Friday Morning I was pretty nervous, because all these other dealers had said such definitive comments about this dealership near Chicago. Did I waste my time, or was there going to be some “hidden fee” that I would need to pay? The driver picked us up at around 10:50 AM and took us directly to the dealership. Nealy met us, and gave us a place to put our bags in her office. She then pulled the car around, so we could take it for a drive, before we continued with the deal. The car had 6 miles on it, and then we drove it and stopped at a store, so that I could go through my “checklist”. The vehicle was great, the extra options were installed, but the detailing wasn’t complete (which Nealy had indicated when we arrived earlier). We drove back to the dealership, and she had the car finished in the detail shop. I met with Nealy to discuss some extended warranties, and then it was time to go to the Business Manager’s Office. Everything had gone smoothly, and I couldn’t help but wonder if this is where the “hassle” begins?

The Business Manager was great and we talked through the Extended Warranty Options that I declined. He validated that I had the check for the correct amount, and provided me a receipt. He told me how they collected the Sales Tax on behalf of Michigan, and then they would send me the paperwork for the Title. I suggested to him that they should reach out to the hotel I stayed at to setup a “special rate” for people doing car deliveries (I had used Marriott points), and he thought that was a great idea.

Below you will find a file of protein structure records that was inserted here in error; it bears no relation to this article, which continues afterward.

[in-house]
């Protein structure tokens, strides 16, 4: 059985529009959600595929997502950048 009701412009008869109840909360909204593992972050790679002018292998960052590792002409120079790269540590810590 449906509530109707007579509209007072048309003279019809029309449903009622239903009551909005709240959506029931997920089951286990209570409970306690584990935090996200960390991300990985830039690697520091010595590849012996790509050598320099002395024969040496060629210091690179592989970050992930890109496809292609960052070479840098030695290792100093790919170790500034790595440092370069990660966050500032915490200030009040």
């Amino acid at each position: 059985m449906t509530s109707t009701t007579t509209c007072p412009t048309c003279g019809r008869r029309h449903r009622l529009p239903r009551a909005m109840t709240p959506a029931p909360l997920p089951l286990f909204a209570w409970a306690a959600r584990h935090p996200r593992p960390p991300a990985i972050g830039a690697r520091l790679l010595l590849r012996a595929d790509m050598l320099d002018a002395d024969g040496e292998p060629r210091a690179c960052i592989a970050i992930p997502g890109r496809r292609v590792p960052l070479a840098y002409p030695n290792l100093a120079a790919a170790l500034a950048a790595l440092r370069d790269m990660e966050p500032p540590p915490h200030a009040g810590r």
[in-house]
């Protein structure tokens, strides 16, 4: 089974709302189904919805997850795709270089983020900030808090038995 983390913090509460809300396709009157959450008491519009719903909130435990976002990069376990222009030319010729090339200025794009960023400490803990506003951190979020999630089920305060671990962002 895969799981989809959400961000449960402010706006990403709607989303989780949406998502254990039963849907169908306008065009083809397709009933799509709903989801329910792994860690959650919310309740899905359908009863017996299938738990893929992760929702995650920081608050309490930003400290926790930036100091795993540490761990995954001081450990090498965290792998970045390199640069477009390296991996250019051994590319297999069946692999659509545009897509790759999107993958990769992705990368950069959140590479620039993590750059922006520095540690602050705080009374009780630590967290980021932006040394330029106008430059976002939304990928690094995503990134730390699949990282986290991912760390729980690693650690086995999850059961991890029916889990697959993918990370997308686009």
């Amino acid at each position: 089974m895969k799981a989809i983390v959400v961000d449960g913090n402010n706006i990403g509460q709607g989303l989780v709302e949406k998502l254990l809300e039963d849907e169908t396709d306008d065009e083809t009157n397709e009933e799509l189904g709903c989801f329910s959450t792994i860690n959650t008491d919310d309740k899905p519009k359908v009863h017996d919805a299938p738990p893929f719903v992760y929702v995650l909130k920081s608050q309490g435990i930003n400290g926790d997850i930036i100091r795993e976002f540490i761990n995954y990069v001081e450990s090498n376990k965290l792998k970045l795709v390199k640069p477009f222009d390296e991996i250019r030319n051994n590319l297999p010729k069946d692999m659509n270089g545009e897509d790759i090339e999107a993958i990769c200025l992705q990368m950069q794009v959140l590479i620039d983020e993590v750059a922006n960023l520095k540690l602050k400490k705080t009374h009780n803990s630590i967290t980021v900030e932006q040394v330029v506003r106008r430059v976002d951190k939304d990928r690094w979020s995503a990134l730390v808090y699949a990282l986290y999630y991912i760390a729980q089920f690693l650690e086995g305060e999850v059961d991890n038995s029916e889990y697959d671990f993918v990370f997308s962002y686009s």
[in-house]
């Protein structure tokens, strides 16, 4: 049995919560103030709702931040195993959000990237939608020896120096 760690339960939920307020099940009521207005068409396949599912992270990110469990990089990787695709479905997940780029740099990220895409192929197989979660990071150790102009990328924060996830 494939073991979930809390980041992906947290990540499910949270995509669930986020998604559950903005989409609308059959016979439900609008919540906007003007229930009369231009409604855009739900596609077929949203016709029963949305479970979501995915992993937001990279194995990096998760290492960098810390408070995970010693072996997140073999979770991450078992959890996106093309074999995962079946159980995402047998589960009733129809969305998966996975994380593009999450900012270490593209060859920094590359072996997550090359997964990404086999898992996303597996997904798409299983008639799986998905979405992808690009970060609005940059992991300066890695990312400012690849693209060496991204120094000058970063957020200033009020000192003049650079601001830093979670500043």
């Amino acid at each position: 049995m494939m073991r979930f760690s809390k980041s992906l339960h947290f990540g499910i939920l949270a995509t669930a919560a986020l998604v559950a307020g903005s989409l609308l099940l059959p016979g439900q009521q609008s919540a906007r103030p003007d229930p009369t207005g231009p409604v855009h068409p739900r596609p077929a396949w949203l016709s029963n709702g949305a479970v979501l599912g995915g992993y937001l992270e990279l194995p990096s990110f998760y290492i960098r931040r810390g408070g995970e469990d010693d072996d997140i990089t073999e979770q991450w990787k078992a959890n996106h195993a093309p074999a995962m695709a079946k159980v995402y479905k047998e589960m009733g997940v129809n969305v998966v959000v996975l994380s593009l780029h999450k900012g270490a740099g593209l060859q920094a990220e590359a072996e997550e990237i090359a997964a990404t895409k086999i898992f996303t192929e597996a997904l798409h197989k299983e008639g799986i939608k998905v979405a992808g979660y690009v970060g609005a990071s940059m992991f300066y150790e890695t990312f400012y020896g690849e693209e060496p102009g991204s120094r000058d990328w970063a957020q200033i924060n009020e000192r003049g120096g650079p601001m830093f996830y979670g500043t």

After meeting with the Business Manager we waited for the car to be pulled back around, and we were off. The delivery took two and a half hours, and that seemed reasonable to me, because we took it for a test drive, and then had to finish up the paperwork. We then proceeded to Portillo’s ( for some lunch before heading home. The drive home went fine, and we have been enjoying the new car.

Here are my comments about the experience… It was the best car buying experience I have ever had. I didn’t need a bunch of information about the car, because I had researched it and test drove it prior to deciding to buy. I hate the haggling, because I just want to buy what I want at a good price without playing the games. The communication with Nealy was over email and texting which was much preferred over talking on the phone. Grand Subaru has figured out how to be two dealerships in one, and that was evident by the way their dealership is setup. They had “regular” salespeople with cubicles on the floor, and they had internet salespeople with offices in a separate area. It is clear to me that they have empowered their internet salespeople to act differently, because I never had the classic car buying statement, “let me go see what the boss can do on the numbers” where the salesperson tries to convince you that they are working on your behalf. The reality is that the price was several thousand dollars less than anybody else, because I did all the work. I researched what I wanted, and how I wanted it configured, and all they had to do was actually sell it to me. It was great and I would totally do it again. I just hope that more dealerships take note, because the world has changed, and kudos to Grand Subaru for taking a “disruptive” approach to selling cars.